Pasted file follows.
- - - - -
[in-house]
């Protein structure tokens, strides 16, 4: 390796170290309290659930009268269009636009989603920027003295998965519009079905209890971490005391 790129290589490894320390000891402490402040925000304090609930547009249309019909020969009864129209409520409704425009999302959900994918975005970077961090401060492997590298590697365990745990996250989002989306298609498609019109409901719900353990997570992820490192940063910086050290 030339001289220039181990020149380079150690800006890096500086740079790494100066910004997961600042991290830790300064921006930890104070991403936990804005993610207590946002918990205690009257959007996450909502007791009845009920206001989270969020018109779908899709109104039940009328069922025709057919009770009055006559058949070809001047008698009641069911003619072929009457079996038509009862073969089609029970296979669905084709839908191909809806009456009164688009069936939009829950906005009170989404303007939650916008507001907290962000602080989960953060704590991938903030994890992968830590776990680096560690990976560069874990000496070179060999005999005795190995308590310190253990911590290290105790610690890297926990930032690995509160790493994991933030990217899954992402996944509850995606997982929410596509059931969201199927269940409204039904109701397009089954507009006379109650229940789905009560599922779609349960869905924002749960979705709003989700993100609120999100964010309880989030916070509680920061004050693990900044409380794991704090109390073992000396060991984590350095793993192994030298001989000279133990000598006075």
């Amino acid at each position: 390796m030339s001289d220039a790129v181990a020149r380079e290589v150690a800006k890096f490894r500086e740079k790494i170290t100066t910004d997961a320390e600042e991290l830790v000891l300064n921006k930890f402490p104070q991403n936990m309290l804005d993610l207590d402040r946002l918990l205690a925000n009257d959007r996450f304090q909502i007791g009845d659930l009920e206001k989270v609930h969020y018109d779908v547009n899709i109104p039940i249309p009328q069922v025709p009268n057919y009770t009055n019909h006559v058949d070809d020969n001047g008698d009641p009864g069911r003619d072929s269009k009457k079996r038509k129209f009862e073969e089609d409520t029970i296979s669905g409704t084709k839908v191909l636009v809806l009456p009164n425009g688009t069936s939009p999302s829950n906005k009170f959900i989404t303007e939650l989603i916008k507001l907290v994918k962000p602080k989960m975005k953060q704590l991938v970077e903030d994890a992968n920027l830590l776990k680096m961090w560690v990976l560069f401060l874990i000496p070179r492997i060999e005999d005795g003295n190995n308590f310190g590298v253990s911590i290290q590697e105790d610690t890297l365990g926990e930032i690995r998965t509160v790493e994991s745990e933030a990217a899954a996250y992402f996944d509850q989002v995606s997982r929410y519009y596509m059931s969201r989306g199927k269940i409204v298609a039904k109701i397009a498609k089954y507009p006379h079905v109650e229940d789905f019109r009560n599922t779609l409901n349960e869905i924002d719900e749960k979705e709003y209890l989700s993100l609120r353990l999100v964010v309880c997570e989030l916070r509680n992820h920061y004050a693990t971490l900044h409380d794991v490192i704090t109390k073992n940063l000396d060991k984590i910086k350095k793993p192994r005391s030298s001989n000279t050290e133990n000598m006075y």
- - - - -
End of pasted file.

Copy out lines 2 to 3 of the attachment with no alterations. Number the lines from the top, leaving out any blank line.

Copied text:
């Protein structure tokens, strides 16, 4: 390796170290309290659930009268269009636009989603920027003295998965519009079905209890971490005391 790129290589490894320390000891402490402040925000304090609930547009249309019909020969009864129209409520409704425009999302959900994918975005970077961090401060492997590298590697365990745990996250989002989306298609498609019109409901719900353990997570992820490192940063910086050290 030339001289220039181990020149380079150690800006890096500086740079790494100066910004997961600042991290830790300064921006930890104070991403936990804005993610207590946002918990205690009257959007996450909502007791009845009920206001989270969020018109779908899709109104039940009328069922025709057919009770009055006559058949070809001047008698009641069911003619072929009457079996038509009862073969089609029970296979669905084709839908191909809806009456009164688009069936939009829950906005009170989404303007939650916008507001907290962000602080989960953060704590991938903030994890992968830590776990680096560690990976560069874990000496070179060999005999005795190995308590310190253990911590290290105790610690890297926990930032690995509160790493994991933030990217899954992402996944509850995606997982929410596509059931969201199927269940409204039904109701397009089954507009006379109650229940789905009560599922779609349960869905924002749960979705709003989700993100609120999100964010309880989030916070509680920061004050693990900044409380794991704090109390073992000396060991984590350095793993192994030298001989000279133990000598006075």
């Amino acid at each position: 390796m030339s001289d220039a790129v181990a020149r380079e290589v150690a800006k890096f490894r500086e740079k790494i170290t100066t910004d997961a320390e600042e991290l830790v000891l300064n921006k930890f402490p104070q991403n936990m309290l804005d993610l207590d402040r946002l918990l205690a925000n009257d959007r996450f304090q909502i007791g009845d659930l009920e206001k989270v609930h969020y018109d779908v547009n899709i109104p039940i249309p009328q069922v025709p009268n057919y009770t009055n019909h006559v058949d070809d020969n001047g008698d009641p009864g069911r003619d072929s269009k009457k079996r038509k129209f009862e073969e089609d409520t029970i296979s669905g409704t084709k839908v191909l636009v809806l009456p009164n425009g688009t069936s939009p999302s829950n906005k009170f959900i989404t303007e939650l989603i916008k507001l907290v994918k962000p602080k989960m975005k953060q704590l991938v970077e903030d994890a992968n920027l830590l776990k680096m961090w560690v990976l560069f401060l874990i000496p070179r492997i060999e005999d005795g003295n190995n308590f310190g590298v253990s911590i290290q590697e105790d610690t890297l365990g926990e930032i690995r998965t509160v790493e994991s745990e933030a990217a899954a996250y992402f996944d509850q989002v995606s997982r929410y519009y596509m059931s969201r989306g199927k269940i409204v298609a039904k109701i397009a498609k089954y507009p006379h079905v109650e229940d789905f019109r009560n599922t779609l409901n349960e869905i924002d719900e749960k979705e709003y209890l989700s993100l609120r353990l999100v964010v309880c997570e989030l916070r509680n992820h920061y004050a693990t971490l900044h409380d794991v490192i704090t109390k073992n940063l000396d060991k984590i910086k350095k793993p192994r005391s030298s001989n000279t050290e133990n000598m006075y």